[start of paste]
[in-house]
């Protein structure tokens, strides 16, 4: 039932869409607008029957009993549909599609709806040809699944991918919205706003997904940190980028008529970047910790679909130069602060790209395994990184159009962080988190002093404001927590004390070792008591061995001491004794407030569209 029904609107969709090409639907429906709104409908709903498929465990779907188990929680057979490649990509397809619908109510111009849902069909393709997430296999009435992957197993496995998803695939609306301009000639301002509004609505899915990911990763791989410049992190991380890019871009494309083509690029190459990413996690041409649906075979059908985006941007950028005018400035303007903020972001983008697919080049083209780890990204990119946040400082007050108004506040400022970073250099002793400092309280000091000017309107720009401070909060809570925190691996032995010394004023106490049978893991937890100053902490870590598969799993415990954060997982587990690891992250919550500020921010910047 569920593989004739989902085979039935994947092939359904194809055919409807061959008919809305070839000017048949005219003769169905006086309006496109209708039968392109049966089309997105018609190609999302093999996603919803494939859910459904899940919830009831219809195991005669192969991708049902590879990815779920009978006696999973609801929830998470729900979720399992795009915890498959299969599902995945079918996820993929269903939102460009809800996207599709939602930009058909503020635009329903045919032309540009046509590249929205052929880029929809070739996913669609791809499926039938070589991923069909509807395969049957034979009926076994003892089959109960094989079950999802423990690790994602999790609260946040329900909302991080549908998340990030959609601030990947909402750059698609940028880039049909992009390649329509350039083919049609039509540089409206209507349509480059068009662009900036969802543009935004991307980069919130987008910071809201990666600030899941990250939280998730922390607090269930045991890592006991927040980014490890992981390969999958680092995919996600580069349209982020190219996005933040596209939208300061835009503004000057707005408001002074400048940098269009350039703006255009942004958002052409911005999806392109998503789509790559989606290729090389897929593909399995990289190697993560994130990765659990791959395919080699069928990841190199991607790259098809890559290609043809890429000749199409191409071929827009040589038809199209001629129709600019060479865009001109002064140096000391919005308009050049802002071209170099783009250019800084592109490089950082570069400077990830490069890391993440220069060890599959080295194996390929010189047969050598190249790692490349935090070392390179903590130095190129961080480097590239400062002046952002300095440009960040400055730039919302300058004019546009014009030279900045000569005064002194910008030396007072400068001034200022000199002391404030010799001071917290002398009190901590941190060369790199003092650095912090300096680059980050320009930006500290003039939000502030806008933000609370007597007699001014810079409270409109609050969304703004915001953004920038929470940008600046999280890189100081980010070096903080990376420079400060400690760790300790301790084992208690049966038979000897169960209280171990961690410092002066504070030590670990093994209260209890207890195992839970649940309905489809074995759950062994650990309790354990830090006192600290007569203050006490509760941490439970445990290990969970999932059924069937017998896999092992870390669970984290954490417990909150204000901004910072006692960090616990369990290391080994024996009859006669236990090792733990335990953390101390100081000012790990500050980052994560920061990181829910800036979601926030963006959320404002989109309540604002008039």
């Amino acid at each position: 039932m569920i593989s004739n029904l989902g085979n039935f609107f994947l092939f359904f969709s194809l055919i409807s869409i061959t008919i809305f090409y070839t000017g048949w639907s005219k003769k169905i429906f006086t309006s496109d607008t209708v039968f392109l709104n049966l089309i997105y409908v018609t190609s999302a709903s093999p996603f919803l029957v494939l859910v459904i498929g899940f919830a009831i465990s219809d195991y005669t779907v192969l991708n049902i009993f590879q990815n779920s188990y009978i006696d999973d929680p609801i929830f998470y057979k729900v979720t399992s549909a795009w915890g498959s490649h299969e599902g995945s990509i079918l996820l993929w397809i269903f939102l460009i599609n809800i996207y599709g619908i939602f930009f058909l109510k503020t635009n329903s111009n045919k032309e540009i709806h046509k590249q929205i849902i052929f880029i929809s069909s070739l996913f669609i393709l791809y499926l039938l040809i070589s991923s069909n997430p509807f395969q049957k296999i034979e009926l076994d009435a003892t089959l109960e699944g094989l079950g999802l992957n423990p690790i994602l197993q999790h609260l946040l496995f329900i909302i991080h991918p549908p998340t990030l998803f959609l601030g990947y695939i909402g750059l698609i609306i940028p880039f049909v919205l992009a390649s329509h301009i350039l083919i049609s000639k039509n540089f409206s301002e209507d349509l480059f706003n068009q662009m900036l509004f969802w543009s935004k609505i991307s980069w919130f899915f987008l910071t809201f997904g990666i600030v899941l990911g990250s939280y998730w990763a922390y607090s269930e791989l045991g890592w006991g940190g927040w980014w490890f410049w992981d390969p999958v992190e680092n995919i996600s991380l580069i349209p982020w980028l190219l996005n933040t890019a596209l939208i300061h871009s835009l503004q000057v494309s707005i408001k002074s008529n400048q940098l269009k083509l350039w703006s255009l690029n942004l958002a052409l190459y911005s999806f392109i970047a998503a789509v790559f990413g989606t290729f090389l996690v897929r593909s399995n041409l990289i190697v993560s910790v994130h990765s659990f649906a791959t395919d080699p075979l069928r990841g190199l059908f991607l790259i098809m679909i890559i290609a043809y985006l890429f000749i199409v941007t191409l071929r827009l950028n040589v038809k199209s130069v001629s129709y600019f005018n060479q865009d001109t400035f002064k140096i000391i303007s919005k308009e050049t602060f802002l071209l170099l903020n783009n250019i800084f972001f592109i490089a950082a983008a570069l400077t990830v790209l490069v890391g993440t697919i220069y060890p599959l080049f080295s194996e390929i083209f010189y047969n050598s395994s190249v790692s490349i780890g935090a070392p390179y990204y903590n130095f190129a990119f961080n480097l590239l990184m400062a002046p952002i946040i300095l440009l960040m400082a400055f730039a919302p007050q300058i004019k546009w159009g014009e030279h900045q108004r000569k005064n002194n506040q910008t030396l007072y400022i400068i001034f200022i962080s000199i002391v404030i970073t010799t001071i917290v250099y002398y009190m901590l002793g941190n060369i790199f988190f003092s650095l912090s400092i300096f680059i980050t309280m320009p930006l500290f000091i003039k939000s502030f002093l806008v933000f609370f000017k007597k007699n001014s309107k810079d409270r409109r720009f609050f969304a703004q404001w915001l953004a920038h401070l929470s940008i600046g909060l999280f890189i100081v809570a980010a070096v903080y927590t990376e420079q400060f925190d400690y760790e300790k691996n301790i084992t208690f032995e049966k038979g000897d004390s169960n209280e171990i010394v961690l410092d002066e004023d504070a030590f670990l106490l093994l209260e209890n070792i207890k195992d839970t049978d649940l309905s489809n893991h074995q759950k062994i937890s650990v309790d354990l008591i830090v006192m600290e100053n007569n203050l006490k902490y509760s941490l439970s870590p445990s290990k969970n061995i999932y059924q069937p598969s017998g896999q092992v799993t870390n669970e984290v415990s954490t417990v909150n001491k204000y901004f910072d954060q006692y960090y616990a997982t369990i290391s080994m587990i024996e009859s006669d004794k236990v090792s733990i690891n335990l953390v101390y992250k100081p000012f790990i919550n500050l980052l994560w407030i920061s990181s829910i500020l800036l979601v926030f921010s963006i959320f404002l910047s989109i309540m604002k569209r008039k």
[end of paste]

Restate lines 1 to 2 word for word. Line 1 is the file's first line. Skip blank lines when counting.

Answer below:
[in-house]
């Protein structure tokens, strides 16, 4: 039932869409607008029957009993549909599609709806040809699944991918919205706003997904940190980028008529970047910790679909130069602060790209395994990184159009962080988190002093404001927590004390070792008591061995001491004794407030569209 029904609107969709090409639907429906709104409908709903498929465990779907188990929680057979490649990509397809619908109510111009849902069909393709997430296999009435992957197993496995998803695939609306301009000639301002509004609505899915990911990763791989410049992190991380890019871009494309083509690029190459990413996690041409649906075979059908985006941007950028005018400035303007903020972001983008697919080049083209780890990204990119946040400082007050108004506040400022970073250099002793400092309280000091000017309107720009401070909060809570925190691996032995010394004023106490049978893991937890100053902490870590598969799993415990954060997982587990690891992250919550500020921010910047 569920593989004739989902085979039935994947092939359904194809055919409807061959008919809305070839000017048949005219003769169905006086309006496109209708039968392109049966089309997105018609190609999302093999996603919803494939859910459904899940919830009831219809195991005669192969991708049902590879990815779920009978006696999973609801929830998470729900979720399992795009915890498959299969599902995945079918996820993929269903939102460009809800996207599709939602930009058909503020635009329903045919032309540009046509590249929205052929880029929809070739996913669609791809499926039938070589991923069909509807395969049957034979009926076994003892089959109960094989079950999802423990690790994602999790609260946040329900909302991080549908998340990030959609601030990947909402750059698609940028880039049909992009390649329509350039083919049609039509540089409206209507349509480059068009662009900036969802543009935004991307980069919130987008910071809201990666600030899941990250939280998730922390607090269930045991890592006991927040980014490890992981390969999958680092995919996600580069349209982020190219996005933040596209939208300061835009503004000057707005408001002074400048940098269009350039703006255009942004958002052409911005999806392109998503789509790559989606290729090389897929593909399995990289190697993560994130990765659990791959395919080699069928990841190199991607790259098809890559290609043809890429000749199409191409071929827009040589038809199209001629129709600019060479865009001109002064140096000391919005308009050049802002071209170099783009250019800084592109490089950082570069400077990830490069890391993440220069060890599959080295194996390929010189047969050598190249790692490349935090070392390179903590130095190129961080480097590239400062002046952002300095440009960040400055730039919302300058004019546009014009030279900045000569005064002194910008030396007072400068001034200022000199002391404030010799001071917290002398009190901590941190060369790199003092650095912090300096680059980050320009930006500290003039939000502030806008933000609370007597007699001014810079409270409109609050969304703004915001953004920038929470940008600046999280890189100081980010070096903080990376420079400060400690760790300790301790084992208690049966038979000897169960209280171990961690410092002066504070030590670990093994209260209890207890195992839970649940309905489809074995759950062994650990309790354990830090006192600290007569203050006490509760941490439970445990290990969970999932059924069937017998896999092992870390669970984290954490417990909150204000901004910072006692960090616990369990290391080994024996009859006669236990090792733990335990953390101390100081000012790990500050980052994560920061990181829910800036979601926030963006959320404002989109309540604002008039």